Ashdon Hoard is a hoard from the Viking era of coins. It was found in the parish of Ashdon and dates from around 895, the last evidence of a bullion economy in East Anglia. The treasure consists of 71 silver pennies, including 29 pennies of Alfred the Great, 5 pennies of Guthrum, 1 penny of Guthred, 3 pennies of Charles the Bald, 1 penny of Odo France, and 32 pennies of uncertain mint. The treasure is one of the earliest archaeological examples of pecking and evidence that Carolingian coins were pecked in England. At least one of the Carolingian coins in the hoard is an Anglo-Scandinavian imitation. The treasure contains a single specimen coin minted for Guthred.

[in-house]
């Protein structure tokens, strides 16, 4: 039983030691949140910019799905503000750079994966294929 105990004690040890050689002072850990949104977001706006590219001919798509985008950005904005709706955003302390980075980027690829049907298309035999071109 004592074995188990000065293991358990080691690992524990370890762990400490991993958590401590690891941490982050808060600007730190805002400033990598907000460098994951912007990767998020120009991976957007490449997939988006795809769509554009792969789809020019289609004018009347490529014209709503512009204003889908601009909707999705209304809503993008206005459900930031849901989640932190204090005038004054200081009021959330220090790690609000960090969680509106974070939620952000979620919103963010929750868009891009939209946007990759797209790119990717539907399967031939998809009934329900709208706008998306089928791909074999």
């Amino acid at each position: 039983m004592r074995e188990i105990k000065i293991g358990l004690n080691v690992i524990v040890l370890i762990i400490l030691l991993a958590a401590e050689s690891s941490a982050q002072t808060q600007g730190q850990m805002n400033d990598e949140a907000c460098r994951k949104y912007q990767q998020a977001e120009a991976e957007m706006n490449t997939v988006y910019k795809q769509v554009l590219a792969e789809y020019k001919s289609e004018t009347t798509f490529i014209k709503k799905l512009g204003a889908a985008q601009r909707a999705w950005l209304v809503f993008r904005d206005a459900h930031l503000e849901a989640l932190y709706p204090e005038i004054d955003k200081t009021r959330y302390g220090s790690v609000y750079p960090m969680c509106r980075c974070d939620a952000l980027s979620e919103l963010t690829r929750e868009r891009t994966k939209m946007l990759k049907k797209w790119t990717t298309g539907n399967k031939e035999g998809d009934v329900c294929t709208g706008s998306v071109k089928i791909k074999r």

The treasure was discovered by metal detector Bob Spall in Ashdon Parish near the hamlet of Steventon End. He returned to the site 16 times between March and October 1984, discovering several coin fragments in the dirt in the woods known as Home Forest. Twelve coins were recovered intact and the rest were reconstructed from 102 metal fragments. The coins are now part of the Fitzwilliam Museum collection, with the exception of four coins at the British Museum and two at the Saffron Walden Museum.